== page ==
You may not realize it, but we’re close to the solution now. Please meet Augustus De Morgan, British mathematician and logician during the 19th century. De Morgan renovated algebra and logic. He gave an inventory of the fundamental algebraic symbols (0, 1, +, - , ×, ÷, ()()), and letters—these only, all others are derived) and he gave an inventory of algebraic laws. Wait, that sounds familiar. Isn’t there a De Morgan’s Law? Yes, indeed. As a matter of fact, there are two of them. The second one goes like this:

 (A n B)' = A' u B'

Yes! The complement to the intersection in the Venn above can be called A' u B', or in plain old English: “there’s no slash in position k or there’s no slash in position k+1.” This seems like a reasonable statement when we want to assert that we don’t have slash-slash. Either there’s no slash here or else there’s no slash in the next position. If our sed regex can repeat that statement from the start of the line, up to the ending empty parenthesis, then we’ve got a candidate for replacement surgery.

DeMorgan/figure-3.jpg

Take a look at the third figure. Here’s another clock-shaped abstract machine. It solves the slash-slash problem without the lookahead-eyebulb-arm the other machine required. The square window at the top of the machine reads a tape—from left to right—consisting of the input string, i.e., the C code. As in the previous machine, there’s an NFA graph on the clock dial. And each time a new symbol is read from the tape, the clock dial rotates so that the drooping peak just below the reading window points at the current state. If the machine ends up in the state that is surrounded by a circle, then this is a perfect match. Right now the abstract machine is in the state where one slash has just been read.

In order to close this case, we need to combine the information above in a sed regex, do some testing and then add some final food for thought. First, the regex ([^/]|.[^/])* repeatedly asserts that we don’t have slash-slash. Second, we prefix it with caret, to assert it starts at the beginning of the line, then end it with backslash-escaped parentheses and finally get ^([^/]|.[^/])*\(\)$, when we also suffix it with dollar to assert that the parentheses are at the end of the line. That last regex finds all lines we want to touch—with no negative lookahead used. To touch the line is to keep what we got up to and including the left parenthesis, then add the ANSI C keyword void and finally append a right parenthesis. The back-reference symbol \1 refers to everything inside the first parentheses group in the find string:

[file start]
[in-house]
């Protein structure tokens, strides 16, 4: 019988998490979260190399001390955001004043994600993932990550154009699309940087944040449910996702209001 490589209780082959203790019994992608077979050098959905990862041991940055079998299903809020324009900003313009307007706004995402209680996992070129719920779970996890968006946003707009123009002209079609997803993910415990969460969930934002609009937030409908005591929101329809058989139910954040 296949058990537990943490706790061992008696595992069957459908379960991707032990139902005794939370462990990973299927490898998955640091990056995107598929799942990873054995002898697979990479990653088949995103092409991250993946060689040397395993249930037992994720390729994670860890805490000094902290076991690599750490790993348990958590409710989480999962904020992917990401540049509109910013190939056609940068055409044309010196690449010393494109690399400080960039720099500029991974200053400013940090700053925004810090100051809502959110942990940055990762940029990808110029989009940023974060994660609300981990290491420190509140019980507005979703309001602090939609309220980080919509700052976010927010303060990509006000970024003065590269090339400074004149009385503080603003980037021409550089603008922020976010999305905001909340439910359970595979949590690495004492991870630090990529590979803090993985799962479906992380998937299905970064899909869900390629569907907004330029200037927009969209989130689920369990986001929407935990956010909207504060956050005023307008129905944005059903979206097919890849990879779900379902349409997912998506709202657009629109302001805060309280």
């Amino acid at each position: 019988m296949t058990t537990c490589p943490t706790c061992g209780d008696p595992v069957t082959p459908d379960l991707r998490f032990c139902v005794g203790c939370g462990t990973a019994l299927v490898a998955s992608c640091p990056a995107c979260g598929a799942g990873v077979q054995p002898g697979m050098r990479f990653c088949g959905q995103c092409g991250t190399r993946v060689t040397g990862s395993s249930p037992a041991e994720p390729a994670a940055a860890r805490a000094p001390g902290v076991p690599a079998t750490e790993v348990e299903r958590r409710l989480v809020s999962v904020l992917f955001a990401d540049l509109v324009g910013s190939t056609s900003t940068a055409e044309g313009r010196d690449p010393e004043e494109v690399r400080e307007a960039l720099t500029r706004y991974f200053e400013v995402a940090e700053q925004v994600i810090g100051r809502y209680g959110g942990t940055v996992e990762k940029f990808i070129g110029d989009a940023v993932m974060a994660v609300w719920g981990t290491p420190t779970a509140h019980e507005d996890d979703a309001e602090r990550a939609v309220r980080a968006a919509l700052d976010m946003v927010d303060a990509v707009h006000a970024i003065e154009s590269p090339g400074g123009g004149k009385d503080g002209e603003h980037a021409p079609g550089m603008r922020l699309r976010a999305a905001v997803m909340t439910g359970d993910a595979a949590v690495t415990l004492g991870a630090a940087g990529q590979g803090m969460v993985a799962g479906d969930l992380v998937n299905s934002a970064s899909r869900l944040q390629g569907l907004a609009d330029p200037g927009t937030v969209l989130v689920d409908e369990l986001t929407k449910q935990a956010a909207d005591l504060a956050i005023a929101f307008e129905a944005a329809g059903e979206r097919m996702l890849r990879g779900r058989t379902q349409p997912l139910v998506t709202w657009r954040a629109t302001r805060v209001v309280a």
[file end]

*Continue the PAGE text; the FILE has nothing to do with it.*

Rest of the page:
Replace ^(([^/]|.[^/])*\()\)$ with \1void)

Let’s do some back-of-the-envelope calculation with the unix tool sed:

 ~>echo "foo()" | sed -re "s/^(([^/]|.[^/])*\()\)$/\1void)/g"
 foo(void)
 ~>echo "foo() bar" | sed -re "s/^(([^/]|.[^/])*\()\)$/\1void)/g"
 foo() bar
 ~>echo "foo(bar)" | sed -re "s/^(([^/]|.[^/])*\()\)$/\1void)/g"
 foo(bar)
 ~>echo "// foo()" | sed -re "s/^(([^/]|.[^/])*\()\)$/\1void)/g"
 // foo()
 ~>echo "foo // bar()" | sed -re "s/^(([^/]|.[^/])*\()\)$/\1void)/g"
 foo // bar()
 ~>echo "foo bar()" | sed -re "s/^(([^/]|.[^/])*\()\)$/\1void)/g"
 foo bar(void)

It looks great! Notice that the first and the sixth C lines were changed, while the second, third, fourth, and fifth were left untouched. Mission completed—and we learned some valuable lessons. The rules of Regular Expressions are based on set theory, predicate logic, automata theory, and other standard mathematics. If we have the base theory in our repertoire, we can manage even without fancy operators like negative lookahead.

See, investment in knowledge always pays the best interest. And I also want to add four final words.

Four final words: Thank you De Morgan!

Staffan Nöteberg is the author of the focus booster Pomodoro Technique Illustrated. He loves programming, baklava and Turkish coffee—in that order. And he perseveres in the idea that finite automata are the coolest gadgets ever invented.